What Do Giraffes Sound Like?

March 7, 2024
David Sunnyside

A lion roars, a dog barks, an elephant trumpets, but what do giraffes sound like? The iconic animals have long been regarded as silent, and theories range from the physically impossible (push air out of that ten foot neck would be hard) to the philosophical (they’re just not interested in talking). But according to new research published this month in BMC Biomedical Sciences, giraffes actually do vocalize.

The team from the University of Vienna and Berlin Tierpark spent 8 years recording giraffes in 3 European zoos, and came away with an unexpected find: giraffes create harmonic, sustained, and frequency-modulated humming noises at night. These sounds are on the low side of human hearing – about 92 Hertz — so it’s not exactly infrasound, but it is incredibly low and probably why giraffe keepers had never heard these sounds before.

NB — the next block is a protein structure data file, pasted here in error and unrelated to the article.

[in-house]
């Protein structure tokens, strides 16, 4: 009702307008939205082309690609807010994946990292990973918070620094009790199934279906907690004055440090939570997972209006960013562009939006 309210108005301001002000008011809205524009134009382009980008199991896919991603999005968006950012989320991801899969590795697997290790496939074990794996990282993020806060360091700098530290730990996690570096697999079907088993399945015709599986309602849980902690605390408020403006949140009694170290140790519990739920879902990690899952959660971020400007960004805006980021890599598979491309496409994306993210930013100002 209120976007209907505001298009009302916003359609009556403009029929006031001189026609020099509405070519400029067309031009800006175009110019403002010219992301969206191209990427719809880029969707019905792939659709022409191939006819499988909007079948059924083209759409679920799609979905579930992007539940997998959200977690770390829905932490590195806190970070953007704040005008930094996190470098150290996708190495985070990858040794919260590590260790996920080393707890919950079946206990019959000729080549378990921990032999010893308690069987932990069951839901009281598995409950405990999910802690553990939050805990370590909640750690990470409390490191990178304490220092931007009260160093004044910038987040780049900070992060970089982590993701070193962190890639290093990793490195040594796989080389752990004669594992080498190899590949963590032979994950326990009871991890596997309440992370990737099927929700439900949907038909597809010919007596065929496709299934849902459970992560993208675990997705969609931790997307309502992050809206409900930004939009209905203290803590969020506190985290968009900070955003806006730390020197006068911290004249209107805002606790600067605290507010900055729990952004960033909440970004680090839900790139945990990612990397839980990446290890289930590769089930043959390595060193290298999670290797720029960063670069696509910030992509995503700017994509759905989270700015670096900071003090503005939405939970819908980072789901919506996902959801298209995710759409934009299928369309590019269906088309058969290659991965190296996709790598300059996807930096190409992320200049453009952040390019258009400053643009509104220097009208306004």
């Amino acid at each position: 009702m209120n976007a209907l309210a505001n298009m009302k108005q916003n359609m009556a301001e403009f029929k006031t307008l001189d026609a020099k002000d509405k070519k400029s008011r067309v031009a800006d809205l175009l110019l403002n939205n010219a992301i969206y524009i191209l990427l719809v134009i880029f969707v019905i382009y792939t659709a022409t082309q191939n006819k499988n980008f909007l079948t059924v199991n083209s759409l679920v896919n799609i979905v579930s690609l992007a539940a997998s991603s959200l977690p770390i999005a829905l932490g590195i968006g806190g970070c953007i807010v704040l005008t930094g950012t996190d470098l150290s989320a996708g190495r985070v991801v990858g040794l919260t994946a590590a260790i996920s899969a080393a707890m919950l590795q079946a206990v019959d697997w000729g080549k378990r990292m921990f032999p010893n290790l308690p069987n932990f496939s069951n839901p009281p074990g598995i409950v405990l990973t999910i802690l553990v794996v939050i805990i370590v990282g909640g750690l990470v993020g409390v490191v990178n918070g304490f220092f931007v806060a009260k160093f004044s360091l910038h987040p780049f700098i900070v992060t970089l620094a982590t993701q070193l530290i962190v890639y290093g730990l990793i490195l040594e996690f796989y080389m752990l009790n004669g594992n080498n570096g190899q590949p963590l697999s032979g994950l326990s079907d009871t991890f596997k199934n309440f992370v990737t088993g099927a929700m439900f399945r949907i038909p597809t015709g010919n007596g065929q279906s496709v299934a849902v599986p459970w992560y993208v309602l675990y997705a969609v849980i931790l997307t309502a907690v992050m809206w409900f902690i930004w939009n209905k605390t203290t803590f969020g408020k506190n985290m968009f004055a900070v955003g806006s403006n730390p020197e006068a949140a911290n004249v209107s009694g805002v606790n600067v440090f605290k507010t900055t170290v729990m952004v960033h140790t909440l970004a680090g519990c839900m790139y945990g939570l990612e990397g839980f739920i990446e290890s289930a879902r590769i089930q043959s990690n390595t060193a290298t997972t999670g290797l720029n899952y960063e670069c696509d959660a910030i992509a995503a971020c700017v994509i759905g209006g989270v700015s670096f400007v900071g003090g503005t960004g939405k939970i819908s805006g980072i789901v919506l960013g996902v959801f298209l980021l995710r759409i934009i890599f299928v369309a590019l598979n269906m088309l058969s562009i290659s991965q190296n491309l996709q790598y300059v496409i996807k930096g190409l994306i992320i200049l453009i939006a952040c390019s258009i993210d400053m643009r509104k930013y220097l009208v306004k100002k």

It’s not clear if these are calls or just sounds giraffes make to communicate with each other, and they were only recorded at night, when the animals had been separated into individual stalls. But because they can’t see each other at night, it seems likely the humming could be a way for them to communicate with one another over long distances without attracting predators.

Giraffes also snort, grunt, hiss, and moo, though it’s uncommon to hear those sounds outside of zoos. If you’ve ever been lucky enough to be close to a herd of giraffes in the wild, then you may have heard them grunt and snort as they walk together, or moo when a young giraffe calls for its mother.

David Sunnyside
Co-founder of Urban Splatter • Digital Marketer • Engineer • Meditator
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